Leonardo Art, Science and Technology Lecture Series 2016 FLESH FOR FANTASY: Matter does matter


Leonardo Art, Science and Technology Lecture Series 2016
FLESH FOR FANTASY: Matter does matter

Leturer: Thomas Feuerstein
Time: 2016.03.26 15:00-17:00
Venue: Chronus Art Center
Address: Building 18, No 50 Moganshan Road, Shanghai
Language: English with Chinese translation
Translator: Rachel Huang
Organizer: Chronus Art Center, CAFA School of Experimental Art, Leonardo/ISAST

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*The lecture is organized in conjunction with the exhibition Psychoprosa by Thomas Feuerstein.The opening reception of Psychoprosa will start at 6pm, March 26, 2016.

About The Lecture
Throughout the history of art, matter has been a deficit and a stigma. Fine art belonged to the artes mechanicae and not to the artes liberales. Immaterial art – like music or literature – had priority, but from the moment we speak of the molecular age, this deficit turns into a specific quality. Contemporary art can apply matter, material and materiality in a conceptual and in an actual way.

Thomas Feuerstein's artworks function like laboratory experiments: Molecular sculptures, biotechnology and material processes take up the threads of reality and weave the viewer into a tapestry of narratives. The real and the symbolic, the biological and the political, form a conceptual knot that provokes confabulations and fictional narratives. The boundaries between body and mind, nature and culture are blurred and become replaced by growth and decay, order and entropy.

About The Lecturer
Thomas Feuerstein was born in 1968 in Innsbruck, Austria. He studied art history and philosophy at the University of Innsbruck and received a doctorate degree in 1995; he works as artist and author in the fields of fine art and media art. From 1992 to 1994, along with with Klaus Strickner, was co-editor of the magazine Medien. Kunst. Passagen., published by Passagen Verlag in Vienna. In 1992, he founded the office for intermedia communication transfer and the association Medien.Kunst.Tirol. In 1992 and 1993, Feuerstein’s received research commissions from the Austrian Ministry of Science on art in electronic space and art and architecture. Since 1997, he has assignments as lecturer as well as visiting professor at the University for Applied Arts Vienna, Bern University of the Arts, the F+F School of Art and Media Design Zurich, University of Innsbruck, Applied Science University Vorarlberg and the University Mozarteum Salzburg.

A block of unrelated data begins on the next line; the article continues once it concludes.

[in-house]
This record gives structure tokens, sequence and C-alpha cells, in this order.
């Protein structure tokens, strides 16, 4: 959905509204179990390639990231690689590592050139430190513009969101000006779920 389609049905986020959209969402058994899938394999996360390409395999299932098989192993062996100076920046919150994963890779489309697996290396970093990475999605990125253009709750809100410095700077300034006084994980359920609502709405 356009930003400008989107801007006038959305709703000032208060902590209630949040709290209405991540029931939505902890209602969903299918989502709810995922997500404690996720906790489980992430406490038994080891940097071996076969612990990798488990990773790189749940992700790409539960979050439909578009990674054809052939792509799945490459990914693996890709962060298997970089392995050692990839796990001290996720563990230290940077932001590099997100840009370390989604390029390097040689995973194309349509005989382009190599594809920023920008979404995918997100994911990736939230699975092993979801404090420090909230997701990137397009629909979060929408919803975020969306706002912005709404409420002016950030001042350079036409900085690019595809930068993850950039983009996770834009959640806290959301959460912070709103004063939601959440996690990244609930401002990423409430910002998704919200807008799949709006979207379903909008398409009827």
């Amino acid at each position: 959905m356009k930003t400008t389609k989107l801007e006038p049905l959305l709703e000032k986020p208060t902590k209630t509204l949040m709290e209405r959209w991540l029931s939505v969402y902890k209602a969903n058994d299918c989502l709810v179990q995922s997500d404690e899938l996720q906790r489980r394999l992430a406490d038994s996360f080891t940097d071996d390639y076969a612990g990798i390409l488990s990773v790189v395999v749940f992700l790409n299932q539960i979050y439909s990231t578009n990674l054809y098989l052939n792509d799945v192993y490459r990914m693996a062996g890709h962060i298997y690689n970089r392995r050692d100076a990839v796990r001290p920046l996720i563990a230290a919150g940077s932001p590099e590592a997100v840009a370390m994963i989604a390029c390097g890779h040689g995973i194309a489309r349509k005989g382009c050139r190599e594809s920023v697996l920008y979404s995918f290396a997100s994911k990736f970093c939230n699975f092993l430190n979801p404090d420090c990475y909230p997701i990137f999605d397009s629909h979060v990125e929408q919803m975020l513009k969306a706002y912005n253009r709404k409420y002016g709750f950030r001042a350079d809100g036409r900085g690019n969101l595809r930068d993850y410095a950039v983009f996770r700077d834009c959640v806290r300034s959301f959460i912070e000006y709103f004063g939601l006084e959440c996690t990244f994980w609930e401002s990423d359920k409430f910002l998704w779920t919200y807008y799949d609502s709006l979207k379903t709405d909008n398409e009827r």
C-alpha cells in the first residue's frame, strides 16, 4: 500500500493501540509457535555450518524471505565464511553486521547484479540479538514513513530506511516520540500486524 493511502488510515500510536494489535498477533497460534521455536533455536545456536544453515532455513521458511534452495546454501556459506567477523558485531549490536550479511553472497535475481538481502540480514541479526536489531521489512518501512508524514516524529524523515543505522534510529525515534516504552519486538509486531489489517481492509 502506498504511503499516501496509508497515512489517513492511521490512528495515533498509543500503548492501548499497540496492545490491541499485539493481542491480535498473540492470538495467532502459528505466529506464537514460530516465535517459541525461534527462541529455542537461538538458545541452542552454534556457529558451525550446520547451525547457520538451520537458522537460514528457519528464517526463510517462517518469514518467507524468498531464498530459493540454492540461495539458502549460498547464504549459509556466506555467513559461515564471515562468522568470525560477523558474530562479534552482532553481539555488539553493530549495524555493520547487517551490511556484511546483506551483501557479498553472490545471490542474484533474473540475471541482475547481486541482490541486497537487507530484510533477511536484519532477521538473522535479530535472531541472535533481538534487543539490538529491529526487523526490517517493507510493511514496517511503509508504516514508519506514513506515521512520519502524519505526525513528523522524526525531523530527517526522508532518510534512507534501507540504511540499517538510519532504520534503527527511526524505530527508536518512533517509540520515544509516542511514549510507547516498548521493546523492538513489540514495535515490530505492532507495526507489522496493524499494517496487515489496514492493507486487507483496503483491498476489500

Thomas Feuerstein’s works and projects are realised using various media. They are comprised of installations, environments, objects, drawings, paintings, sculptures, photographies, videos, radio plays, and net art. Some of the crucial aspects are the interplay between verbal and visual elements, the unearthing of latent connections between fact and fiction, as well as the interaction between art and science. For his purposes, Feuerstein has come up with an artistic method he calls “conceptual narration.” Since the end of the eighties, he has investigated the possibilities of algorithmic art. Beginning in the early nineties, the first net installations looked at the economic and mass medial conditions for the construction of reality. The Biophily project (1995 to 2002) puts up for discussion a new idea of man in the face of bio-technology and genetic engineering. Other projects examine the interplay between individuality and sociality, formulate the aesthetics of entropy, and develop a daimonology of cultural processes.

Co-organized by CAC and Leonardo/ISAST in collaboration with CAFA School of Experimental Art, each installment of the series will feature renowned guest speakers from around the world on topics within the ever-expanding scope of Art/Science. CAC and its partner institutions will provide the venues for the events.

About Leonardo
Leonardo/The International Society for the Arts, Sciences and Technology (Leonardo/ISAST) serves the global network of thinkers and practitioners working in the realms where art, science and the humanities connect. Since its beginnings nearly 50 years ago, Leonardo has fostered and supported the work of artists, scientists and scholars dedicated to breaking down the barriers that often separate fields of endeavor. Today, Leonardo/ISAST continues its leadership in cross-disciplinary creativity through the publication of content on evolving platforms (in collaboration with the MIT Press); the presentation of events, residencies and art/science projects; and other programs designed to address the interests of the art/science/humanities community.